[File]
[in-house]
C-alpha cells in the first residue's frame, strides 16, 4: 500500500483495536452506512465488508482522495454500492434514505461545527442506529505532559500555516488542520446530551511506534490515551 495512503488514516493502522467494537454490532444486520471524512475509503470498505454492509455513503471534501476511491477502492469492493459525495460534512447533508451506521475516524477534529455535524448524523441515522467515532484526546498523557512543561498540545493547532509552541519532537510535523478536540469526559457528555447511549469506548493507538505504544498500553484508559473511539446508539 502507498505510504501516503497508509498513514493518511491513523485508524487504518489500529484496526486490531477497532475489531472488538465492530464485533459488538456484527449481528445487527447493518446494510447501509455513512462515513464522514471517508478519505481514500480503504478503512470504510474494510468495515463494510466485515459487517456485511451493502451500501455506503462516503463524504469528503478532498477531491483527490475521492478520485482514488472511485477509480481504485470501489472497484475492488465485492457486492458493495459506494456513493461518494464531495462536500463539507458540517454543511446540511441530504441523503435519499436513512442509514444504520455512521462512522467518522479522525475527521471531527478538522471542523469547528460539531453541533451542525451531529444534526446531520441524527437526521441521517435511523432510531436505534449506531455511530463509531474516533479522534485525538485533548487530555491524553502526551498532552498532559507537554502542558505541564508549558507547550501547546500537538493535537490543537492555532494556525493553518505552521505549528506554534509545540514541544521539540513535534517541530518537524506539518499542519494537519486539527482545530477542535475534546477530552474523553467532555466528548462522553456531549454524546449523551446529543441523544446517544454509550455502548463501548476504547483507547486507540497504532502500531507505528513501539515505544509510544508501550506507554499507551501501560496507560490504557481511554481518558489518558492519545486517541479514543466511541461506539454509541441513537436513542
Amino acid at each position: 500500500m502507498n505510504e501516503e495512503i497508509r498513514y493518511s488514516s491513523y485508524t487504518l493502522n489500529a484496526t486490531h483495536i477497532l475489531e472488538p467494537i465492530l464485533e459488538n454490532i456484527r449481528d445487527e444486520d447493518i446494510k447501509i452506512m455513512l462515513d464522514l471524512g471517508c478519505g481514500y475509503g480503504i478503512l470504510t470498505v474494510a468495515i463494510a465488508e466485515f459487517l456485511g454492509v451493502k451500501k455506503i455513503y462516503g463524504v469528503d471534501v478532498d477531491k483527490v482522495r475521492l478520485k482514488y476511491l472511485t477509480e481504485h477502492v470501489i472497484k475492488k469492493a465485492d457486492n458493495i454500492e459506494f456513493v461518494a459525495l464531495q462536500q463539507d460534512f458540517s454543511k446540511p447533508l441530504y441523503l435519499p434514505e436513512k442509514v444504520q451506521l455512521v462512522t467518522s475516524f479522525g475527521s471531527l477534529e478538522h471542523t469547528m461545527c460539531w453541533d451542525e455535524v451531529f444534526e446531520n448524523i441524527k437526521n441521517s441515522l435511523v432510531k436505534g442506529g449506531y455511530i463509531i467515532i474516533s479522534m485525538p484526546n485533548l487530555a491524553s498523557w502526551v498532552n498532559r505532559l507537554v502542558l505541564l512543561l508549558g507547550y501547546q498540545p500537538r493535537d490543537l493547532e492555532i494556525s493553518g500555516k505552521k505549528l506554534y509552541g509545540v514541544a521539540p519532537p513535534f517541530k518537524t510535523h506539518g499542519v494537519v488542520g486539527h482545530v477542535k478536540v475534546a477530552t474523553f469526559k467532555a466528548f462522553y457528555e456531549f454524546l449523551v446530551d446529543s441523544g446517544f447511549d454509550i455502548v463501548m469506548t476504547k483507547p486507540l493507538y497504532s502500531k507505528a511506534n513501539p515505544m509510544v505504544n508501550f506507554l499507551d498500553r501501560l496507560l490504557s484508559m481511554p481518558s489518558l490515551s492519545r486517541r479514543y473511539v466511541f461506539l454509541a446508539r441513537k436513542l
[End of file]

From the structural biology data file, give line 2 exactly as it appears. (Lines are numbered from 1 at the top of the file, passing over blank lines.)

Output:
C-alpha cells in the first residue's frame, strides 16, 4: 500500500483495536452506512465488508482522495454500492434514505461545527442506529505532559500555516488542520446530551511506534490515551 495512503488514516493502522467494537454490532444486520471524512475509503470498505454492509455513503471534501476511491477502492469492493459525495460534512447533508451506521475516524477534529455535524448524523441515522467515532484526546498523557512543561498540545493547532509552541519532537510535523478536540469526559457528555447511549469506548493507538505504544498500553484508559473511539446508539 502507498505510504501516503497508509498513514493518511491513523485508524487504518489500529484496526486490531477497532475489531472488538465492530464485533459488538456484527449481528445487527447493518446494510447501509455513512462515513464522514471517508478519505481514500480503504478503512470504510474494510468495515463494510466485515459487517456485511451493502451500501455506503462516503463524504469528503478532498477531491483527490475521492478520485482514488472511485477509480481504485470501489472497484475492488465485492457486492458493495459506494456513493461518494464531495462536500463539507458540517454543511446540511441530504441523503435519499436513512442509514444504520455512521462512522467518522479522525475527521471531527478538522471542523469547528460539531453541533451542525451531529444534526446531520441524527437526521441521517435511523432510531436505534449506531455511530463509531474516533479522534485525538485533548487530555491524553502526551498532552498532559507537554502542558505541564508549558507547550501547546500537538493535537490543537492555532494556525493553518505552521505549528506554534509545540514541544521539540513535534517541530518537524506539518499542519494537519486539527482545530477542535475534546477530552474523553467532555466528548462522553456531549454524546449523551446529543441523544446517544454509550455502548463501548476504547483507547486507540497504532502500531507505528513501539515505544509510544508501550506507554499507551501501560496507560490504557481511554481518558489518558492519545486517541479514543466511541461506539454509541441513537436513542